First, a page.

Plant for the Planet

Do you know that nearly all the plant’s species are autotrophs? They don’t need our support to grow, to prosper, and to protect us. But there’s a contradiction. The environmental degradation we are rampantly causing is not allowing them to blossom the way they could. If we support them by avoiding deforestation, avoiding unnecessary cutting of trees, maybe we are sustaining our personal welfare. Climate Change is not a big deal to them. It’s just that ‘human-induced Climate Change’ is something they were not prepared for.

You may have heard stories about trees surviving millennia, trees soaring beyond 300 meters, trees spanning many acres of farmland. These super creatures provide us oxygen while preparing their food (photosynthesis). The world’s oldest forests are spread across Latin America (the Amazon), the Central and South-Eastern Asia, the Savannah in Southern Africa, and parts of Australia. We have lost nearly 65% of the forest cover in the past century, which is a matter of concern.

These plants, trees, shrubs, bushes, cacti, grasses, and many others are home to animal and bird species across the planet. Wildlife encompasses both the flora and the fauna. Now comes the questions “What is our part in this? Where are we involved, and what can we do to support them?”

We are the only species degrading them at an unprecedented rate, which can only be empathized when we consider them as living beings. This applies to both animals and plants equally. We must have a sense of compassion and gratitude for their selfless lives, as they are dedicating their every moment for the well-being of others.

We can grow saplings at any nearby place. Any plant, tree of our likeness; and the growing plant doesn’t just mean that you dig through a shovel, and leave the sapling after watering it the first time. Support them, protect them and nurture them with care as you do to pets.

You must be surprised to know that there are people in this world who are repairing the wildlife with their single-handed efforts. We are enlisting here a few brief stories, to give you an insight that how some people are silently bringing change into the lives of others.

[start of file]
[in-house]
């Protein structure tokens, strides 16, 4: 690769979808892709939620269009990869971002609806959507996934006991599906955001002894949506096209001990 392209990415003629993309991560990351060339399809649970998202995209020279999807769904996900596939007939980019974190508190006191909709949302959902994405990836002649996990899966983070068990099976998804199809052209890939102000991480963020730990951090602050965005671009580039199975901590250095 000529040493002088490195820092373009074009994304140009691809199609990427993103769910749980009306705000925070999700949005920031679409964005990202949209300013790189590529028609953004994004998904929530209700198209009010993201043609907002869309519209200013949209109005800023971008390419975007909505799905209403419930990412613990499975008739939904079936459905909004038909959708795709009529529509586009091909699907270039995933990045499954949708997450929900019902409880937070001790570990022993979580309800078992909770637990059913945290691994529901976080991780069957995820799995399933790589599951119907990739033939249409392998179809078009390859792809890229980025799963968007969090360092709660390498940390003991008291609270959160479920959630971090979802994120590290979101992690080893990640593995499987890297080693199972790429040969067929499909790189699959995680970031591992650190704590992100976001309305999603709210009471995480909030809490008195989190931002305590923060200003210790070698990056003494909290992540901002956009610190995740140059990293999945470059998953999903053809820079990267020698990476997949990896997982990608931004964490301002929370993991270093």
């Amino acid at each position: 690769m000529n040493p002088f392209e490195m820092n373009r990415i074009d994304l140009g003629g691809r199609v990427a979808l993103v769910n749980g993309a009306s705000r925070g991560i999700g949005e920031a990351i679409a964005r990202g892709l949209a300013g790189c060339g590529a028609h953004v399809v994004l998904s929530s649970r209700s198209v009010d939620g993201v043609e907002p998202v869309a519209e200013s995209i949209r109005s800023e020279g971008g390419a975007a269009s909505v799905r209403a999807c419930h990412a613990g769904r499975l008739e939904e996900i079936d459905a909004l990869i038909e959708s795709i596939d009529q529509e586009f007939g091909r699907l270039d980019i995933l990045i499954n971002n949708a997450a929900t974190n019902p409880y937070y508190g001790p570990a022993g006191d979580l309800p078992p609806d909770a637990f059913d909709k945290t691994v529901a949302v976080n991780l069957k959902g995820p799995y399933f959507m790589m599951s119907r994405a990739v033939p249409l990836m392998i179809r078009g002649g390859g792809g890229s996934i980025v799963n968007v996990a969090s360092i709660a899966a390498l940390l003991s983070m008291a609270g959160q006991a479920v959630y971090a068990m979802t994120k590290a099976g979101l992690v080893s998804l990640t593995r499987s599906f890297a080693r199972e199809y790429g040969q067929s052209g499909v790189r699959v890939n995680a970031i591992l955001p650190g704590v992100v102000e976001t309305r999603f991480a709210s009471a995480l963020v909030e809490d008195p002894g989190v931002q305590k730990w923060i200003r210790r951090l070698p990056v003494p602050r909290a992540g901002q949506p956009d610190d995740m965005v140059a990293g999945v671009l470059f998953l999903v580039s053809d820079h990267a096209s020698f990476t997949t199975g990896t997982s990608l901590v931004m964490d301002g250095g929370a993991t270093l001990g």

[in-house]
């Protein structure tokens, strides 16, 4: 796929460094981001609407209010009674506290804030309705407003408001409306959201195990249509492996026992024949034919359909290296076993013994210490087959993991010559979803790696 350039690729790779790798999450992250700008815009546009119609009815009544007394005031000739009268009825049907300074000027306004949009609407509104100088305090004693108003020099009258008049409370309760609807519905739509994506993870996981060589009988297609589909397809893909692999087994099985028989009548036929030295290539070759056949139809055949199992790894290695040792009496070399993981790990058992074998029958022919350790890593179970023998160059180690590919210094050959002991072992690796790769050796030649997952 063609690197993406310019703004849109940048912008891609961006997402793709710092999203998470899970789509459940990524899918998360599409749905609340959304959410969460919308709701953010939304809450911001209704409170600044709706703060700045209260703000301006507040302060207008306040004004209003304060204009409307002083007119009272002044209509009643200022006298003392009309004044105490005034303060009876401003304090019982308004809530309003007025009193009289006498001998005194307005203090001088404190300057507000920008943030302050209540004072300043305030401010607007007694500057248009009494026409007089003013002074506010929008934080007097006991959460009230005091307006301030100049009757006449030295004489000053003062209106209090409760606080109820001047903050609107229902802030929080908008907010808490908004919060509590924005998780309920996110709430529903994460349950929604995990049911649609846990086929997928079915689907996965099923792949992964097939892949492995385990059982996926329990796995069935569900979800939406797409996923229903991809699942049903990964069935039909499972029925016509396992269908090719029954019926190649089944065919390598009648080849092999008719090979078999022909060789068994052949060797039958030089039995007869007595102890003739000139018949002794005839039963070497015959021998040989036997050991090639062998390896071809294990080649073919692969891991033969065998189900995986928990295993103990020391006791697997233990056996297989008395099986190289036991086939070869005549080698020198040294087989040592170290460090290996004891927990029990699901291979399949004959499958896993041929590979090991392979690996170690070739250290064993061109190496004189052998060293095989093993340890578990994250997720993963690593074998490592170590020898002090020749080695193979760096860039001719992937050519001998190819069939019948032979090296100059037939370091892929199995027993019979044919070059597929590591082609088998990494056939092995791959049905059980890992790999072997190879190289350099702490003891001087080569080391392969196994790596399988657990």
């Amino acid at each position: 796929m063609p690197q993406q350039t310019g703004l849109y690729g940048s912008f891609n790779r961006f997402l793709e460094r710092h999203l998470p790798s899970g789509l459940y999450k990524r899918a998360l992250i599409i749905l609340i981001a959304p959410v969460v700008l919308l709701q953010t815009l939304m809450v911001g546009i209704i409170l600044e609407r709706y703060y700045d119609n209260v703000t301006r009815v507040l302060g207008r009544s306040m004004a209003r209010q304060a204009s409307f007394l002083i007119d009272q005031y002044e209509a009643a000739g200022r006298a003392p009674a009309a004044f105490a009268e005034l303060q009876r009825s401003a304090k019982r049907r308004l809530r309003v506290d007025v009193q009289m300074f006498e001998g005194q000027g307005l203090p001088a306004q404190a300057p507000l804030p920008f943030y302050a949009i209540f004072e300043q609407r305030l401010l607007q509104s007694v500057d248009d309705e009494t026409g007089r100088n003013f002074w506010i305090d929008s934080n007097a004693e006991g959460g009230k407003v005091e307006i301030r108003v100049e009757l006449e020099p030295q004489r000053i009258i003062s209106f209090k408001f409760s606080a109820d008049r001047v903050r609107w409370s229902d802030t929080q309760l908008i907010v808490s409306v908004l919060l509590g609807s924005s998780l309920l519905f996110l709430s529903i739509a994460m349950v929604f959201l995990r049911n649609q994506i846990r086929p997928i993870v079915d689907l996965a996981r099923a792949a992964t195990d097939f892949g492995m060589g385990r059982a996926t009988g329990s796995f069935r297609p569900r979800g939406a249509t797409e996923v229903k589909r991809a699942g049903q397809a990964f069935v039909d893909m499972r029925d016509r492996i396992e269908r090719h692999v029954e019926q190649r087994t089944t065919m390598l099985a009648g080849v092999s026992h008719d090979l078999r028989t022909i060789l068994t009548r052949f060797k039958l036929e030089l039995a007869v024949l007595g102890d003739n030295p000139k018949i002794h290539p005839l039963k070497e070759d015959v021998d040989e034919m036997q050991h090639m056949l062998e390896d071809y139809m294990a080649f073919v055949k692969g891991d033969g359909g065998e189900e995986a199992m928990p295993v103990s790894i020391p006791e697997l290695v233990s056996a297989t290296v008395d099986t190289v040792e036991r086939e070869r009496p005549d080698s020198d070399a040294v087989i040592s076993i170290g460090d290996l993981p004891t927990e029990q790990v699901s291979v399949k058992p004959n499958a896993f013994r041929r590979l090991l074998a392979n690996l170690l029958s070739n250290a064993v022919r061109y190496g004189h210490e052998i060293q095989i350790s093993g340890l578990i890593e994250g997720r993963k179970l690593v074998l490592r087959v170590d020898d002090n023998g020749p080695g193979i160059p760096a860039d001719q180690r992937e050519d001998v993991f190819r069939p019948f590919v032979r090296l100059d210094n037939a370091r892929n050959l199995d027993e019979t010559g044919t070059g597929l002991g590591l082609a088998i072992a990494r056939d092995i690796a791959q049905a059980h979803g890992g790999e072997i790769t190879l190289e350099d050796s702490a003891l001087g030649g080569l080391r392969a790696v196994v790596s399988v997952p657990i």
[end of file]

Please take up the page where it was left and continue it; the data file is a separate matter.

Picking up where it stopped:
Felix Finkbeiner: He’s one inspiring young fellow who has addressed the UN assembly at the age of 9. He’s a devoted environmentalist, fighting the war against Climate Change from his childhood. Realizing that he and his peers would be living through the consequences of their passivity, Finkbeiner started the environmental group Plant-for-the-Planet, which then partnered with the UN’s Billion Tree campaign. Together, they have set a new planting goal of one trillion trees, or about 150 trees for every person on Earth.

Felix Finkbeiner. Source:Wikipedia.org

Jadav Payeng: He’s better known as “Forest man of India”. In 1979, a 16 years old Payeng planted around 20 bamboo seedlings on the sandbar. He started working on the forest in 1979 when the social forestry division of Golaghat district launched a scheme of tree plantation on 200 hectares at Aruna Chapori, Assam. He stayed after the project completed, and he not only looked after the plants but continued to plant more trees on his own, in an effort to transform the area into a forest.

The forest, which came to be known as Molai forest, now houses Bengal tigers, Indian rhinoceros, and over 100 deer and rabbits. Molai forest is also home to monkeys and several varieties of birds, including a large number of vultures. The forest covers varied vegetation, mainly bamboo.

Bamboo covers an area of over 300 hectares. This Molai forest is a favorite among 8 dozen elephants, and they keep visiting Jadav’s forest, staying 6 months a year. A documentary has been made of Jadav’s superhuman efforts, aptly titled “Forest Man”.

Jadav Payeng. Source: theweekendleader.com

Saalumarada Thimmakka: If you’ve watched the Padma Award felicitation ceremony for 2018, you would be aware of this 107-year strong lady, who blessed the President of India after receiving the award. She is known to grow and protect the 350 banyan trees in Tumkur, Karnataka. Each tree has an estimated worth of Rs. 1.75 crores. Even after planting these valuable resources, she is all the same. A ‘poor old lady’ with an affinity towards noble deeds. She never stopped planting and is still working for the forests and wildlife. She kept planting trees and plants wherever she went. People call her all across the country, to know of her perspective, and to understand the affection she has developed for trees. Her son is now carrying forward her noble cause.

S.Thimmakka. Source: HerStory

Ajay Dixit

Ajay is currently working as a consultant at Climate Connect Technologies Limited. He is an M.Sc in Environmental Sciences. An avid practitioner of Eco-friendly lifestyle himself, he likes to advocate the same to the masses.

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